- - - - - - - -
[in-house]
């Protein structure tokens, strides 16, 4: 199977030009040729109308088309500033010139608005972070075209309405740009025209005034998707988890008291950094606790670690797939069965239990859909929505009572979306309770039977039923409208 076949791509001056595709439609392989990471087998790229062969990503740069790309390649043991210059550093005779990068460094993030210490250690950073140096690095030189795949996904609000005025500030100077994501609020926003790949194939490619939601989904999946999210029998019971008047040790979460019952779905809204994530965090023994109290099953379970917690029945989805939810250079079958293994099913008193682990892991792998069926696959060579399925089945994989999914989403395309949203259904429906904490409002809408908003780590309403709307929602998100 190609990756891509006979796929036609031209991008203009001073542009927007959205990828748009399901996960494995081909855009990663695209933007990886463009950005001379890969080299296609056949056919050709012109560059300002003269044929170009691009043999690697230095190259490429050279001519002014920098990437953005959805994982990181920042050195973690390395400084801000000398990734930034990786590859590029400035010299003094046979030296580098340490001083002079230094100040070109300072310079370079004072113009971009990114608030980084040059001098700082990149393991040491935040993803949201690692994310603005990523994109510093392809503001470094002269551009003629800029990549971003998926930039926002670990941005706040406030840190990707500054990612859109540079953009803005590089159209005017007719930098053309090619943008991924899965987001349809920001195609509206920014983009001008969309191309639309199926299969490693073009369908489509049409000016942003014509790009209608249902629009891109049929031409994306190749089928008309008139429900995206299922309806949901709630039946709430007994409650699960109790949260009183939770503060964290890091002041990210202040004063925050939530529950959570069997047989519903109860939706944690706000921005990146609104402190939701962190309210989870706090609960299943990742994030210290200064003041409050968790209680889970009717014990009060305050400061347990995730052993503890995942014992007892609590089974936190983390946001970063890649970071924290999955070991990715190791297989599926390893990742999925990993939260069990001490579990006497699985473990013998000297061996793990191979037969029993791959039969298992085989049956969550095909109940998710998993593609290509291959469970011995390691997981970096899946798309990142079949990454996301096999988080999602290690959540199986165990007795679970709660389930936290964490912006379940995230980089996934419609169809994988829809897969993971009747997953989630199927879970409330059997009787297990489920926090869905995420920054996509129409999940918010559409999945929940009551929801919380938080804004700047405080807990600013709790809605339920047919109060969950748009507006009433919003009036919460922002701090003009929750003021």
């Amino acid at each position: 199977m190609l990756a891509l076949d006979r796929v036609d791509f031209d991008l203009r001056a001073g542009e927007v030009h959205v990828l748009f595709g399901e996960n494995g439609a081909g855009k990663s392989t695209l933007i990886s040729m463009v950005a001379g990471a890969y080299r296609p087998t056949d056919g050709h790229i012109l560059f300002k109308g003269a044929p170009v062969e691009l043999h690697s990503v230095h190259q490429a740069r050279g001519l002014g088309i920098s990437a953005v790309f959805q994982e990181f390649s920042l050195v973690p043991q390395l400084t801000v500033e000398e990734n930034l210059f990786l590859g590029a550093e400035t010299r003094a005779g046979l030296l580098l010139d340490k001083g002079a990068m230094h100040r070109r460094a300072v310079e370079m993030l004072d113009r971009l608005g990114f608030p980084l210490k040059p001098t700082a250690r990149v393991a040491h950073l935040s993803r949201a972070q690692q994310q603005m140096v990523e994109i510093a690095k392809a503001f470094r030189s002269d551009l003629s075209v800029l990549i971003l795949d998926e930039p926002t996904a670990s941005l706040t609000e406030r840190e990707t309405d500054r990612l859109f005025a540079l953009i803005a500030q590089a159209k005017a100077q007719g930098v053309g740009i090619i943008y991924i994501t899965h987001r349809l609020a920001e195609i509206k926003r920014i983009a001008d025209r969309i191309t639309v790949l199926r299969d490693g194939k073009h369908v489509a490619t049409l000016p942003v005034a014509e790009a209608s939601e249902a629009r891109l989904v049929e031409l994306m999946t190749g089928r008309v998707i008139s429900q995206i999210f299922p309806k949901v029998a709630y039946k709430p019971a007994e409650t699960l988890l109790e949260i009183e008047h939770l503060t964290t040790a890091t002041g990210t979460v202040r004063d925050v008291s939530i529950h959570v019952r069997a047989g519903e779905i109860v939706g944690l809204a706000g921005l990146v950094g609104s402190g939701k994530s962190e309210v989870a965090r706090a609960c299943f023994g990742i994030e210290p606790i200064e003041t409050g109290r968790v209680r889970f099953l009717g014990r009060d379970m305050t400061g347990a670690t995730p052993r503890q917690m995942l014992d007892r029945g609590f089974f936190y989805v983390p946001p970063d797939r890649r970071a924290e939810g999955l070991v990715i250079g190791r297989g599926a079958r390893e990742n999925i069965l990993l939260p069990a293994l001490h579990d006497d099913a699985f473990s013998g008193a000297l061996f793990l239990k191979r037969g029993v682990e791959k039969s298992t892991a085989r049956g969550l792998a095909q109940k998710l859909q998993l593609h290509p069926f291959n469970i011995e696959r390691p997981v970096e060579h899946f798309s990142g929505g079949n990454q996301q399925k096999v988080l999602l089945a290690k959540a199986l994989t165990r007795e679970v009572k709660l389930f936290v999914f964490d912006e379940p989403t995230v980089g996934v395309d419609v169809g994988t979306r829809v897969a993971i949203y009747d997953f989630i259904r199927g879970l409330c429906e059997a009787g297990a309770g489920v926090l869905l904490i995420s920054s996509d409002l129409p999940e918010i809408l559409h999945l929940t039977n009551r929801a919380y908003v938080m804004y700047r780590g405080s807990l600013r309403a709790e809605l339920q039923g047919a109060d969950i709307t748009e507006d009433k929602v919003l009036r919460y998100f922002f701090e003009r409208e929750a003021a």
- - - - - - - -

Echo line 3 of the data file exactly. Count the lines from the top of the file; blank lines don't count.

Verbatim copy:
């Amino acid at each position: 199977m190609l990756a891509l076949d006979r796929v036609d791509f031209d991008l203009r001056a001073g542009e927007v030009h959205v990828l748009f595709g399901e996960n494995g439609a081909g855009k990663s392989t695209l933007i990886s040729m463009v950005a001379g990471a890969y080299r296609p087998t056949d056919g050709h790229i012109l560059f300002k109308g003269a044929p170009v062969e691009l043999h690697s990503v230095h190259q490429a740069r050279g001519l002014g088309i920098s990437a953005v790309f959805q994982e990181f390649s920042l050195v973690p043991q390395l400084t801000v500033e000398e990734n930034l210059f990786l590859g590029a550093e400035t010299r003094a005779g046979l030296l580098l010139d340490k001083g002079a990068m230094h100040r070109r460094a300072v310079e370079m993030l004072d113009r971009l608005g990114f608030p980084l210490k040059p001098t700082a250690r990149v393991a040491h950073l935040s993803r949201a972070q690692q994310q603005m140096v990523e994109i510093a690095k392809a503001f470094r030189s002269d551009l003629s075209v800029l990549i971003l795949d998926e930039p926002t996904a670990s941005l706040t609000e406030r840190e990707t309405d500054r990612l859109f005025a540079l953009i803005a500030q590089a159209k005017a100077q007719g930098v053309g740009i090619i943008y991924i994501t899965h987001r349809l609020a920001e195609i509206k926003r920014i983009a001008d025209r969309i191309t639309v790949l199926r299969d490693g194939k073009h369908v489509a490619t049409l000016p942003v005034a014509e790009a209608s939601e249902a629009r891109l989904v049929e031409l994306m999946t190749g089928r008309v998707i008139s429900q995206i999210f299922p309806k949901v029998a709630y039946k709430p019971a007994e409650t699960l988890l109790e949260i009183e008047h939770l503060t964290t040790a890091t002041g990210t979460v202040r004063d925050v008291s939530i529950h959570v019952r069997a047989g519903e779905i109860v939706g944690l809204a706000g921005l990146v950094g609104s402190g939701k994530s962190e309210v989870a965090r706090a609960c299943f023994g990742i994030e210290p606790i200064e003041t409050g109290r968790v209680r889970f099953l009717g014990r009060d379970m305050t400061g347990a670690t995730p052993r503890q917690m995942l014992d007892r029945g609590f089974f936190y989805v983390p946001p970063d797939r890649r970071a924290e939810g999955l070991v990715i250079g190791r297989g599926a079958r390893e990742n999925i069965l990993l939260p069990a293994l001490h579990d006497d099913a699985f473990s013998g008193a000297l061996f793990l239990k191979r037969g029993v682990e791959k039969s298992t892991a085989r049956g969550l792998a095909q109940k998710l859909q998993l593609h290509p069926f291959n469970i011995e696959r390691p997981v970096e060579h899946f798309s990142g929505g079949n990454q996301q399925k096999v988080l999602l089945a290690k959540a199986l994989t165990r007795e679970v009572k709660l389930f936290v999914f964490d912006e379940p989403t995230v980089g996934v395309d419609v169809g994988t979306r829809v897969a993971i949203y009747d997953f989630i259904r199927g879970l409330c429906e059997a009787g297990a309770g489920v926090l869905l904490i995420s920054s996509d409002l129409p999940e918010i809408l559409h999945l929940t039977n009551r929801a919380y908003v938080m804004y700047r780590g405080s807990l600013r309403a709790e809605l339920q039923g047919a109060d969950i709307t748009e507006d009433k929602v919003l009036r919460y998100f922002f701090e003009r409208e929750a003021a």